Published: 28th March 2010
|Preface Manuela Bujorianu and Michael Fisher
|Bisimulation Relations Between Automata, Stochastic Differential Equations and Petri Nets Mariken H.C. Everdij and Henk A.P. Blom
|An Entry Point for Formal Methods: Specification and Analysis of Event Logs Howard Barringer, Alex Groce, Klaus Havelund and Margaret Smith
|Modelling and Verification of Multiple UAV Mission Using SMV Gopinadh Sirigineedi, Antonios Tsourdos, Rafał \.Zbikowski and Brian A. White
|Implementing Multi-Periodic Critical Systems: from Design to Code Generation Julien Forget, Frédéric Boniol, David Lesens and Claire Pagetti
|Re-verification of a Lip Synchronization Protocol using Robust Reachability Piotr Kordy, Rom Langerak and Jan Willem Polderman
|Agent Based Approaches to Engineering Autonomous Space Software Louise A. Dennis, Michael Fisher, Nicholas Lincoln, Alexei Lisitsa and Sandor M. Veres
|Formalization and Validation of Safety-Critical Requirements Alessandro Cimatti, Marco Roveri, Angelo Susi and Stefano Tonetta
|Flexible Lyapunov Functions and Applications to Fast Mechatronic Systems Mircea Lazar
|Polychronous Interpretation of Synoptic, a Domain Specific Modeling Language for Embedded Flight-Software Loïc Besnard, Thierry Gautier, Julien Ouy, Jean-Pierre Talpin, Jean-Paul Bodeveix, Alexandre Cortier, Marc Pantel, Martin Strecker, Gérald Garcia, Ana-Elena Rugina, Jérémy Buisson and Fabien Dagnat
|Developing Experimental Models for NASA Missions with ASSL Emil Vassev and Mike Hinchey
These electronic proceedings are derived from the workshop on Formal Methods for Aerospace which took place on 3rd November 2009 in Eindhoven, the Netherlands, as an affiliated event of the Formal Methods Week FM2009.
The source of new problems for formal methods comes from the great diversity of aerospace systems. These can be satellites, unmanned aerial vehicles (UAVs), terrestrial or other kinds of flying robots. These systems can be involved in complex activities such as space exploration, telecommunication support, fire detection, geo-mapping, weather prognoses, geo-rectification, search and rescue, naval traffic surveillance, tracking high value targets. From these applications, new research problems appear: autonomy, collective behaviour, information fusion, cognitive skills, coordination, flocking, etc. In addition, new concepts must be formalised: digital pheromones, swarms, system of systems of robots, sensing, physical actuation, and so on.
Aerospace systems are not only safety critical, but also mission critical and have very high performance requirements. For example, there is no safety issue regarding a planetary rover, but the system performance must justify the great cost of deploying it. Consequently, aerospace enriches traditional formal methods topics with new (or, at least, rarely investigated) research issues.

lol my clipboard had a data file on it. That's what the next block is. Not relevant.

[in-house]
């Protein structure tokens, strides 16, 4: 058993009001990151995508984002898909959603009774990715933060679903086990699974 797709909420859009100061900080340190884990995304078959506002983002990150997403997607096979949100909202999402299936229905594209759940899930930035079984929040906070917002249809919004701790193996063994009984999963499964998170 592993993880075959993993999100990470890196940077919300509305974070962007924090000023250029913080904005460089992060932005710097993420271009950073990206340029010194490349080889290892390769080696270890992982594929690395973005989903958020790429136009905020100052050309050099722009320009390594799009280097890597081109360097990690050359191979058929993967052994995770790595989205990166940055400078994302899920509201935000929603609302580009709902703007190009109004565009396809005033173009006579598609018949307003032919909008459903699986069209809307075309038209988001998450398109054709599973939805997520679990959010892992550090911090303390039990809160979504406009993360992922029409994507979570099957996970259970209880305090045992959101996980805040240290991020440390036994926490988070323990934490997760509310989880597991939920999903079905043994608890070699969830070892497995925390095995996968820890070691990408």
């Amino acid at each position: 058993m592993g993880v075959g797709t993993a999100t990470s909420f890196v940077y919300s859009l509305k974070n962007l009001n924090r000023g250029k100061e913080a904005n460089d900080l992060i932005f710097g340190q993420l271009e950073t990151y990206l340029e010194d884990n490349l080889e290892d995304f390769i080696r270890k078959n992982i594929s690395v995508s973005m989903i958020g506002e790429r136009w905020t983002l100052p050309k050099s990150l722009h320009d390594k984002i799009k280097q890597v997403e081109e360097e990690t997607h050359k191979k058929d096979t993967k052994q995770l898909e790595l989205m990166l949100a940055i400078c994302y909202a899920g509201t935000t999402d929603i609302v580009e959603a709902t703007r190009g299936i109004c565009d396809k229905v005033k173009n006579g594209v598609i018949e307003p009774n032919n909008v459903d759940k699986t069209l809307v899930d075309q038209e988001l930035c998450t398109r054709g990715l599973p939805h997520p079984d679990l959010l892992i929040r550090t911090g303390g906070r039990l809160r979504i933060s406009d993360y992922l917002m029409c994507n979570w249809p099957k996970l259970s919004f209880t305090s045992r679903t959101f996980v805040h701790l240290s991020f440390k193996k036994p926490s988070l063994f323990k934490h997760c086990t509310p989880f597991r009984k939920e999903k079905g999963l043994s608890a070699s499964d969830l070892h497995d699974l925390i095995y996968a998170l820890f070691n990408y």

Formal methods can greatly benefit from integration with approaches from other disciplines, and many such opportunities are now appearing. A good example is the problem of coordination for platoons of UAVs or satellites, which have been successfully, tackled using various techniques from control engineering and numerical tools from dynamic programming. In addition, there exists an abundance of examples of artificial intelligence techniques in aerospace (target tracking, rover planning, multi-agent technologies and so on). The implementation of these methods could benefit from formal development. From the cross-fertilization of related multidisciplinary approaches, we expect more robust, safe and mechanizable development and verification methods for aerospace systems.
Klaus Havelund from the Jet Propulsion Laboratory at NASA introduced the participants to the subtleties of run time verification of the log files for NASA's next 2011 Mars mission MSL (Mars Science Laboratory). The specific challenges include the design of: a suitable specification language; verification algorithms of execution traces against formal specifications; and techniques of combining run time analysis with formal testing.
Henk Blom from the National Laboratory of Aerospace, Amsterdam, introduced the audience into the world of verification for future air traffic management systems from a control engineering perspective. The techniques involved are of probabilistic nature and, in their most general form, are known as stochastic reachability analysis. Although the formal aspects of control engineering verification are less transparent, stochastic reachability analysis is the continuous counterpart of probabilistic model checking, which is a well established formal verification technique.
The contributed talks united experts who very rarely attend a common scientific event. A major objective of the FMA workshop was the cross-fertilization of the multi-disciplinary approaches to the development and verification of aerospace systems. Experts in the area of hybrid systems interacted with experts in software engineering in a quest for improved inter-disciplinary techniques for enhancing the quality of control software in avionics. In addition to formal verification, other topics specific to formal methods were discussed, including observability, multi-agent systems, requirements analysis, synchronous languages, etc.
We would like to thank the editorial board of the Electronic Proceedings in Theoretical Computer Science (EPTCS) for accepting to publish these contributions in their series.
Finally, we would like to thank the FM Week organisers and administrators for hosting the FMA workshop so capably.
Manuela Bujorianu and Michael Fisher